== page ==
Storylines of atmospheric circulation change might also be valuable to identify the subset of CMIP5 GCMs that, given limited resources, should be selected to drive regional climate and impact models. Different studies have highlighted the importance of retaining the full range of possible GCM responses in these analyses (Kendon et al. 2010; McSweeney et al. 2015). However this can be difficult to achieve: McSweeney and Jones (2016) showed how the five CMIP5 models analyzed in the Intersectorial Impact Model Intercomparison Project (ISIMIP) (Warszawski et al. 2014) tend to on average capture about half of the CMIP5 spread in the precipitation projections across different regions. Selecting at least one model per storyline of atmospheric circulation change would incorporate a plausible range of atmospheric circulation responses, which is a necessary, although not sufficient, requirement to capture the spread in the regional precipitation and windiness responses.

Some of the processes that contribute to shape the response of the remote drivers are already known. Cloud radiative feedbacks tend to warm the tropics and, through changes in the moist lapse rate, contribute to the tropical amplification of global warming in the upper troposphere (Ceppi and Hartmann 2016). Arctic sea ice loss, the increased poleward moisture transport, and the structure of the Arctic boundary layer contribute to the polar amplification (Pithan and Mauritsen 2014). The stratospheric vortex responds to changes in the upward propagation and breaking of planetary waves. Sigmond and Scinocca (2010) suggest that the model biases in the climatological structure of the upper-tropospheric jet might control the uncertainty in the vortex response to climate change. However, uncertainty in the stratospheric vortex response can also arise from forced changes in the surface boundary conditions. For example, regional changes in the Arctic sea ice (Sun et al. 2015; Gastineau et al. 2016) or in the Atlantic meridional overturning circulation (Omrani et al. 2014) have been shown to affect the strength of the stratospheric vortex in individual climate model experiments.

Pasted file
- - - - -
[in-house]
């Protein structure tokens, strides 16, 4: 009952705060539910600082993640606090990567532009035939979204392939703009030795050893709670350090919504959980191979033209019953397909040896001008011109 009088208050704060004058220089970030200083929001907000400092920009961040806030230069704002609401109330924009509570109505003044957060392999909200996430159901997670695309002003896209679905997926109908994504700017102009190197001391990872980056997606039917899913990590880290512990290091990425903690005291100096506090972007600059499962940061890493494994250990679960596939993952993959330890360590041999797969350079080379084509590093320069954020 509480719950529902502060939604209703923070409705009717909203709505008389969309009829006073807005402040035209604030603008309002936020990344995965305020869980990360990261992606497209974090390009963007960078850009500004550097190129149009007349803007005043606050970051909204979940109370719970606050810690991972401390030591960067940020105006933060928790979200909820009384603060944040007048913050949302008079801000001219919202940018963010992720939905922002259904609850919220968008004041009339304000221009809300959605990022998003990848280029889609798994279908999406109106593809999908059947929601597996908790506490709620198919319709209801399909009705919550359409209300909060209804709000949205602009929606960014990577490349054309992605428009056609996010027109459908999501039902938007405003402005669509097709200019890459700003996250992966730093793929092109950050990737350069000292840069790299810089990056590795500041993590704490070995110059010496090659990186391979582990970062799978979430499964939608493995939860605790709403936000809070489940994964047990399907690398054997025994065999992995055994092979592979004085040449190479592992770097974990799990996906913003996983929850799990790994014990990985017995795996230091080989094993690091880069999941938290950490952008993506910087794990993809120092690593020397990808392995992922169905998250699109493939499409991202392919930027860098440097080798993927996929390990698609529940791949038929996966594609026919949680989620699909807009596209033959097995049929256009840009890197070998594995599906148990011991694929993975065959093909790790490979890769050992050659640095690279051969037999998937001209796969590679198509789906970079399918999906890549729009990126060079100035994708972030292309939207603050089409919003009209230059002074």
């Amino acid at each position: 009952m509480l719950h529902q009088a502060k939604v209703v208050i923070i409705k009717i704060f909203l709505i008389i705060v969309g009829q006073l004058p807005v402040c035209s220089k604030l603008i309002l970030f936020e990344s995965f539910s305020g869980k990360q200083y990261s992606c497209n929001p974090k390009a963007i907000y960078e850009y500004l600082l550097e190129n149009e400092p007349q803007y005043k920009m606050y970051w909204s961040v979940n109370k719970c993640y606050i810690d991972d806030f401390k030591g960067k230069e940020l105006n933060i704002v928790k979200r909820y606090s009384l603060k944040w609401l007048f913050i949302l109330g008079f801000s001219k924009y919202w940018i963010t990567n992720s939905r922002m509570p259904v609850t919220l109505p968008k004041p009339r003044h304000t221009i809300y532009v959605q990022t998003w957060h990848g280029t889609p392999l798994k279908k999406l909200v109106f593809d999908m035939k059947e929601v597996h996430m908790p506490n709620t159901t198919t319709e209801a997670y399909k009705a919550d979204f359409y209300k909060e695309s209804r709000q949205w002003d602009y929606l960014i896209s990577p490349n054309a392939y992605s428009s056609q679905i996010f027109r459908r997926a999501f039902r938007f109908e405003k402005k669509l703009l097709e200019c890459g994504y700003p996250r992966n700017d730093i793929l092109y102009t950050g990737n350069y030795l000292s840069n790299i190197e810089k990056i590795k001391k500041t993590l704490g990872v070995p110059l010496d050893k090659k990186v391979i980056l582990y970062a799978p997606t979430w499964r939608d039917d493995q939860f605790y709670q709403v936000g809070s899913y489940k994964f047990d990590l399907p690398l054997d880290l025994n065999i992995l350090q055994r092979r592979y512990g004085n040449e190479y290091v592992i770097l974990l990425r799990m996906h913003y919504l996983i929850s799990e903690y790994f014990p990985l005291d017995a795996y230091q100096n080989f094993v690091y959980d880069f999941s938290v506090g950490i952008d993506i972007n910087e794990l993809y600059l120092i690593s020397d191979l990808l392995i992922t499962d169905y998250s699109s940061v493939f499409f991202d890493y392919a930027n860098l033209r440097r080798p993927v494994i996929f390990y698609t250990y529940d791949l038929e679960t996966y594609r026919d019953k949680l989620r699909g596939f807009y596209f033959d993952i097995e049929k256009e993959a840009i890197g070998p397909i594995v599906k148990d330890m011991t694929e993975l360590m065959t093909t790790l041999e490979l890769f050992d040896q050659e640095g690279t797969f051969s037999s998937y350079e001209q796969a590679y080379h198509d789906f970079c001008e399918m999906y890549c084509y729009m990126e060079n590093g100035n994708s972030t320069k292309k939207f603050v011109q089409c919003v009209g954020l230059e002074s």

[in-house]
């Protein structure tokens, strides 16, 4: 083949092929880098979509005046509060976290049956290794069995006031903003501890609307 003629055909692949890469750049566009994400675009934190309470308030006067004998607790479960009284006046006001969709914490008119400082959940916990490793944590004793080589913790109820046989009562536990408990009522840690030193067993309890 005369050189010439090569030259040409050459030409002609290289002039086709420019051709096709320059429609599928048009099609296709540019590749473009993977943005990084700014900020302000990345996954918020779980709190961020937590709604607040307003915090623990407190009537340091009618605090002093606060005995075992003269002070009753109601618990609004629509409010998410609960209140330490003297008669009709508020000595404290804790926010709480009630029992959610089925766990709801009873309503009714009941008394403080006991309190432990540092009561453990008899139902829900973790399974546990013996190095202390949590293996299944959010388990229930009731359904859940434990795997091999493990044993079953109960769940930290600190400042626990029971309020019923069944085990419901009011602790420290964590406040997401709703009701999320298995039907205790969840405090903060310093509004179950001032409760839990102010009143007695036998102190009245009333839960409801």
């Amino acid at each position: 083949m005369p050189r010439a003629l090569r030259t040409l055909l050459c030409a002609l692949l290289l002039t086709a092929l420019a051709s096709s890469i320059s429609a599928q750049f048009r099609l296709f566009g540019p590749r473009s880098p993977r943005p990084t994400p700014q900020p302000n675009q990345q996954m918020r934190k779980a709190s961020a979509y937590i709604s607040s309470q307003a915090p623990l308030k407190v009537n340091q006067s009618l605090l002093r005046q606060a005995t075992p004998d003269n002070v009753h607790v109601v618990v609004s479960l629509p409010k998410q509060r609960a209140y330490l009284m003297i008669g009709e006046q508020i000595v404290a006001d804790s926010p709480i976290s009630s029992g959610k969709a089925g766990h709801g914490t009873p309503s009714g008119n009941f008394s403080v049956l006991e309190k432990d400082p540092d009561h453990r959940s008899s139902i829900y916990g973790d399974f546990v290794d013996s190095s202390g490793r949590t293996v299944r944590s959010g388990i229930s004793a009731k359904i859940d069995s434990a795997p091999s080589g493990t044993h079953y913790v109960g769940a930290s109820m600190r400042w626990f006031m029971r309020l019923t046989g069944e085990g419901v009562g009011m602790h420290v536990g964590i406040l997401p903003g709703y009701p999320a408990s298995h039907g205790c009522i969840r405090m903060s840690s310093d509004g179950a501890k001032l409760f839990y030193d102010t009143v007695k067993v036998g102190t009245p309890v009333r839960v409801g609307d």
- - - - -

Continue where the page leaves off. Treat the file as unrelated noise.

Converting this knowledge into a probabilistic assessment of the driver responses to climate change can improve the projections of midlatitude circulation change, but achieving this will be a major challenge. Nonetheless, useful information for regional impact assessment could also result from rejecting particular storylines. For example, the identified high-impact storylines of European climate change include a strengthening of the stratospheric vortex. Can this be considered a plausible response? If this could be shown to be unlikely, the projected risks associated with changing Mediterranean precipitation and central European windiness could be better bounded.

Acknowledgments

We acknowledge the World Climate Research Programme Working Group on Coupled Modelling, which is responsible for CMIP, and the modelling groups listed in Table 1 for producing the simulations and making available their output. CMIP data were obtained from the British Atmospheric Data Centre. We are also grateful for the constructive comments of three anonymous reviewers. This study is supported by the “Understanding the atmospheric circulation response to climate change” (ACRCC, ERC Advanced Grant 339390) project.

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Footnotes

Supplemental information related to this paper is available at the Journals Online website: http://dx.doi.org/10.1175/JCLI-D-16-0807.s1.